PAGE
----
Table of Contents
Book Reviews Tech - This article is part of a series.
In today’s post, we’re going to be diving into a review of Eric Evans’ Domain-Driven Design (DDD), a cornerstone text in the field of software architecture. This book, a hefty 500-page tome, is an essential read for software developers, from the novice to the veteran.
At its core, Domain-Driven Design is a book about designing systems correctly the first time (or at least trying to). Evans skillfully uses Domain Modeling to guide the rules and understanding of a domain’s space, sharing precious insights about software architecture, system design, and design patterns.
The text draws from Evans’ more than two decades of experience building large-scale systems. Throughout the book, he uses a single Logistics and Freight Shipping example to illustrate each newly introduced concept, demonstrating how an application’s architecture evolves from something primitive to something sophisticated and extensible.
Key Points #
One of the standout elements of this book is Evans’ introduction of three key concepts: Entity Objects, Value Objects, and Aggregates. He meticulously details how any data object you deal with can be categorized into one of these three categories. Furthermore, Evans introduces a concept he terms Bounded Contexts, which encourages architects to draw conceptual boundaries across domains and group entities and behaviors within them.
Here are a few takeaways:
- Entity Objects have an ID and are trackable through time, while Value Objects do not.
- It’s essential to discuss your system and use cases with Product Managers, Engineers, Managers, and others to develop your Ubiquitous Language.
- The Ubiquitous Language evolves over time. Don’t be afraid to revisit your models and refactor when better fitting models are discovered.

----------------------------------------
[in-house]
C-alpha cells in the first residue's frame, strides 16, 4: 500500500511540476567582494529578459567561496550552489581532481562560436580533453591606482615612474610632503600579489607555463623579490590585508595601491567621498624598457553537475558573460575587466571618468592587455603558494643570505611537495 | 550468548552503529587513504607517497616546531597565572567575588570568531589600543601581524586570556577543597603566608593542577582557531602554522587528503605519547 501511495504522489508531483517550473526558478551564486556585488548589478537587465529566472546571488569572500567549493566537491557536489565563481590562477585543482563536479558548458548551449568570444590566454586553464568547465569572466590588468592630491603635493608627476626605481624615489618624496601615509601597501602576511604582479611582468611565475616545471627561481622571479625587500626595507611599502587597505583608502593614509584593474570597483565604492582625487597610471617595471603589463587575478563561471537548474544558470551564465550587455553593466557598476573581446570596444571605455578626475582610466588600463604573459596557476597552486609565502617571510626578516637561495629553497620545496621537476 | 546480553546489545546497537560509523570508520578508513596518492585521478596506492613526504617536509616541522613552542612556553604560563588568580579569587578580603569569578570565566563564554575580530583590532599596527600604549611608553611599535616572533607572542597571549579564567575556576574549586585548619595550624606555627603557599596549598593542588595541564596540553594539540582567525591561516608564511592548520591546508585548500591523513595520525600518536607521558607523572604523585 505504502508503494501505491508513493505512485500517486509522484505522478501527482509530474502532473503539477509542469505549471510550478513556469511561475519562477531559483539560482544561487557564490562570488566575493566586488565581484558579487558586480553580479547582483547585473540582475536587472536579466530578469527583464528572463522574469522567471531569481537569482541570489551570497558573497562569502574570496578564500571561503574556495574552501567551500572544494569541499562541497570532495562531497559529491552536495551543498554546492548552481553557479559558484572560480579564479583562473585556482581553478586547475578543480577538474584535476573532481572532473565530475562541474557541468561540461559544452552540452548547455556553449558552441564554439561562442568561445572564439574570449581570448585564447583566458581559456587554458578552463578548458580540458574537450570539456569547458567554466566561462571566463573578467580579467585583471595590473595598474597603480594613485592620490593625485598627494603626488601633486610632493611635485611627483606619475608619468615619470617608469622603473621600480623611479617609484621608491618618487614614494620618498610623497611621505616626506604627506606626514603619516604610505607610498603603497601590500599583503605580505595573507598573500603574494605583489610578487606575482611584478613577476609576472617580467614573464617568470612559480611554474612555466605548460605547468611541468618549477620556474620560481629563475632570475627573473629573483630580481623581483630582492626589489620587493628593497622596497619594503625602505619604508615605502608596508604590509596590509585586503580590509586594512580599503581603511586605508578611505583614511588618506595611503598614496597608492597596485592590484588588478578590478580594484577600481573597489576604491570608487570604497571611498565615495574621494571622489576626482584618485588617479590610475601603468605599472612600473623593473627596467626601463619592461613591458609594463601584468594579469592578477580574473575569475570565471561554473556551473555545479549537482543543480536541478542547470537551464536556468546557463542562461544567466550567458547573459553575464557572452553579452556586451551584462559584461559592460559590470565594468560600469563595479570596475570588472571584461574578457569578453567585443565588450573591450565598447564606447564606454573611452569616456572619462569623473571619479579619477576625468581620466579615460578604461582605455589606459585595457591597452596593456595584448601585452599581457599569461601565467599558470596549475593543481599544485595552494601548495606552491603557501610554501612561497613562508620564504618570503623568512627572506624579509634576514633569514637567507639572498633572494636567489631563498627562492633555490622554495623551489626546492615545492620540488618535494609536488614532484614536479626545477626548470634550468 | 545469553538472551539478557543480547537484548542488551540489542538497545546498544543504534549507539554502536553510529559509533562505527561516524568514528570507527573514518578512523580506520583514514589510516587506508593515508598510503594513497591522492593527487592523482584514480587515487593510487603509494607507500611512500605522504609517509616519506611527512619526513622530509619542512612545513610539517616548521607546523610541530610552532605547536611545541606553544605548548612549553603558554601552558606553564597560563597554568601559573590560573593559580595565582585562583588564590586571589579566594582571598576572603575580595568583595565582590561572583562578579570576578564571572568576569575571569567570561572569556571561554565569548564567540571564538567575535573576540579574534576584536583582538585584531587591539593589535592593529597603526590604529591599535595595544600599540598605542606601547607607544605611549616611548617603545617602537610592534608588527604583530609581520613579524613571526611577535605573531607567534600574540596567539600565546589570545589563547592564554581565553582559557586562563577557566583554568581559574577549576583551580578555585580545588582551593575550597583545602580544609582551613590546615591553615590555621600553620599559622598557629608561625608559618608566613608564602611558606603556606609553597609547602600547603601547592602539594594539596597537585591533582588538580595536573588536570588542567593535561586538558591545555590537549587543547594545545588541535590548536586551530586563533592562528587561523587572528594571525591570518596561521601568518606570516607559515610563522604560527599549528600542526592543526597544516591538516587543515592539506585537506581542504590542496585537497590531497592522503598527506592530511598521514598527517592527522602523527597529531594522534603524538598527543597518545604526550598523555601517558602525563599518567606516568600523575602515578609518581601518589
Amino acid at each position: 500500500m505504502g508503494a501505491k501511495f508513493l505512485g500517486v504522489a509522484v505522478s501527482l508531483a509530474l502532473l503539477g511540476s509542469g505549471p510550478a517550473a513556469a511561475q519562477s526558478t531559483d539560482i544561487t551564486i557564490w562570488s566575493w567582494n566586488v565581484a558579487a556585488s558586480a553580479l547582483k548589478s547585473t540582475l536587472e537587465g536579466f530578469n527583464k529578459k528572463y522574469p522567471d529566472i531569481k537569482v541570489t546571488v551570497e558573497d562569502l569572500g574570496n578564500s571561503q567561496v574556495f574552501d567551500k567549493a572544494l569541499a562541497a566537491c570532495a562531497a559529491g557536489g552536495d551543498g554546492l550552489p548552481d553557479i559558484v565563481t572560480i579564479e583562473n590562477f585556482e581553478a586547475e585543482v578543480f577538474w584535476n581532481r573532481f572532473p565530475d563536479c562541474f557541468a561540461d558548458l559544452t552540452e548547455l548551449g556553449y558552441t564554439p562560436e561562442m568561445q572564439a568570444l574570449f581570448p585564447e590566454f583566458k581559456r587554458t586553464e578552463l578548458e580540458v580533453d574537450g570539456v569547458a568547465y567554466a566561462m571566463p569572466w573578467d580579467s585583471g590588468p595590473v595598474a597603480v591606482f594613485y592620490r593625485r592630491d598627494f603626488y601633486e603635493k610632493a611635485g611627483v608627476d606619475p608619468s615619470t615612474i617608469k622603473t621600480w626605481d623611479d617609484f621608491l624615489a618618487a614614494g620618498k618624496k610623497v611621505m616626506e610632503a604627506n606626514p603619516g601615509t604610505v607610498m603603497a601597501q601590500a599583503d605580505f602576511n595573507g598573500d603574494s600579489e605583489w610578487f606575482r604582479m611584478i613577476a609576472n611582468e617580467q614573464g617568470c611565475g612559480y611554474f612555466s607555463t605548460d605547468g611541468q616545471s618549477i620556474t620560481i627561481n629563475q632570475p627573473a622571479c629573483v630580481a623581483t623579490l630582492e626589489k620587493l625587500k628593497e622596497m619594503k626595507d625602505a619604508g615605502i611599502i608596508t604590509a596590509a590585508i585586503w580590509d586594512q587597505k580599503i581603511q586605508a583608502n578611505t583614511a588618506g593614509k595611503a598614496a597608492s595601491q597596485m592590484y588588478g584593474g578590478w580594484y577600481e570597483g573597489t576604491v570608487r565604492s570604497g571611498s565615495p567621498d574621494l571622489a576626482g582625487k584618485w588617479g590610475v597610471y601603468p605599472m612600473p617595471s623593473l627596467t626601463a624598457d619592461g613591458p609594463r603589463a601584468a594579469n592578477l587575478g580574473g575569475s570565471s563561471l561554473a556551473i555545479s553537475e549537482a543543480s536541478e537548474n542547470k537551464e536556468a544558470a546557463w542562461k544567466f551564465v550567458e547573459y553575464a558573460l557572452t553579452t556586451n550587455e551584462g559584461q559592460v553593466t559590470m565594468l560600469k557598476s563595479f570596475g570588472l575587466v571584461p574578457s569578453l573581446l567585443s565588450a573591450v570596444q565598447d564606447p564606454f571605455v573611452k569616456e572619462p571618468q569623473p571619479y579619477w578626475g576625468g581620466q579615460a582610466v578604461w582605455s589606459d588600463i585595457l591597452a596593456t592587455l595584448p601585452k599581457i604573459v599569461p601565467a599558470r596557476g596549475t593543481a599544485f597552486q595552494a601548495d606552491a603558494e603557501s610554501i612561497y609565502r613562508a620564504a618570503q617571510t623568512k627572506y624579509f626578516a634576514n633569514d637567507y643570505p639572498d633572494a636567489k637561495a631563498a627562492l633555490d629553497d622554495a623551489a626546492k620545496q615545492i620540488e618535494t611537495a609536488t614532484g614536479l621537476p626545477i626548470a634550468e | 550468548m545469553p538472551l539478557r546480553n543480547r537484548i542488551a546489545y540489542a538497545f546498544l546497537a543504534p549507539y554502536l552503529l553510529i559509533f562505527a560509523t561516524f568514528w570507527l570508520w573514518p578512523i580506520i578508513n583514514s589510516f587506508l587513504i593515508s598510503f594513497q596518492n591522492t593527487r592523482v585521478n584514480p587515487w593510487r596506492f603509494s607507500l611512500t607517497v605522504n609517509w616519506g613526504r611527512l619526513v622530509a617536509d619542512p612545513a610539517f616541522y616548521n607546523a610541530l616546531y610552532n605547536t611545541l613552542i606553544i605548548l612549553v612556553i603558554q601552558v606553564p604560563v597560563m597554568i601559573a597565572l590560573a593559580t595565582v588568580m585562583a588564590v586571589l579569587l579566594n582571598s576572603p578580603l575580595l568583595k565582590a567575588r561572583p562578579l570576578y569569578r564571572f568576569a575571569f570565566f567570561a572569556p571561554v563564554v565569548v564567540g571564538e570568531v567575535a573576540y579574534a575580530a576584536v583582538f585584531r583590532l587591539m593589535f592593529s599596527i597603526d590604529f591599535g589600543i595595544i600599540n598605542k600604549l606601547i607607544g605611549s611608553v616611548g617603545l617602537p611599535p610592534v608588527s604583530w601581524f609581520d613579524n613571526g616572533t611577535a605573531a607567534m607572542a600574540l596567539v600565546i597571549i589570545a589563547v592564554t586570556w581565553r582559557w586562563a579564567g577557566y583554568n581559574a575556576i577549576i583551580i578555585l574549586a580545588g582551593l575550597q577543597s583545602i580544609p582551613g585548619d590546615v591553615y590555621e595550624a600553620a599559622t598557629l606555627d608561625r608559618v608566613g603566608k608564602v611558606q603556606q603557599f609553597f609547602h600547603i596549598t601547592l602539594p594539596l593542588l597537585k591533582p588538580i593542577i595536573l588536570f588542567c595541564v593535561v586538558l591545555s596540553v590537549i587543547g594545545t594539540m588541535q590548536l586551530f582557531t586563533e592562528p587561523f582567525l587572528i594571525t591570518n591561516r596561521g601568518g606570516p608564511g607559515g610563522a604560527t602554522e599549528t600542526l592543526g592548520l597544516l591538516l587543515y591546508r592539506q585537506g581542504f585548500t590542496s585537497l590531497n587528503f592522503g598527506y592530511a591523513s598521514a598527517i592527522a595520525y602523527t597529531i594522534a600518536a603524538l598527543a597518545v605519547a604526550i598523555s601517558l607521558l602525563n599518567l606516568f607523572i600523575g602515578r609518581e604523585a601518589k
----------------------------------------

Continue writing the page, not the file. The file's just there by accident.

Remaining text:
- Carve out the responsibility of your system, preferably using a Service Oriented Architecture (SOA) in large scale systems.
Despite its in-depth coverage, Domain-Driven Design is not without flaws. The book’s dense language and tendency towards redundancy may prove challenging for some readers. It reads more like a college textbook (in fact, it probably is at some schools), which may be off-putting for those seeking a more casual read.
Rating and Recommendation #
Overall, Domain-Driven Design receives high praise. Despite its dense language, the practical tips and insights it provides make it an essential read for software developers of all experience levels. It’s especially beneficial for those who want to build their systems as ‘right’ as possible the first time around. It’s a must-have for any software developer’s library, but particularly for those involved in large-scale systems design.
Additional Reads #
If you enjoyed Domain-Driven Design, here are a few additional reads that might pique your interest:
- Applying Domain-Driven Design And Patterns: With Examples in C# and .NET is an excellent choice for C# and .NET developers. It explores three ways architects and developers can create robust and maintainable systems: patterns, domain-driven design, and test-driven development.
- Practical Domain-Driven Design in Enterprise Java is a hands-on book ideal for Java programmers. It implements domain-driven design in Java, and you’ll immediately start working on a project, even building a cargo tracking reference application using the Jakarta EE platform.
Domain-Driven Design by Eric Evans is a classic in the field of software architecture. Despite its dense language, it provides valuable insights into designing systems, making it a must-read for any software developer. If you’re interested in understanding domain-driven design better, this book should undoubtedly be on your reading list.
- Review of Domain-Driven Design by Eric Evans: Be a Better Dev
- Applying Domain-Driven Design And Patterns: With Examples in C# and .NET: Amazon
- Practical Domain-Driven Design in Enterprise Java: Amazon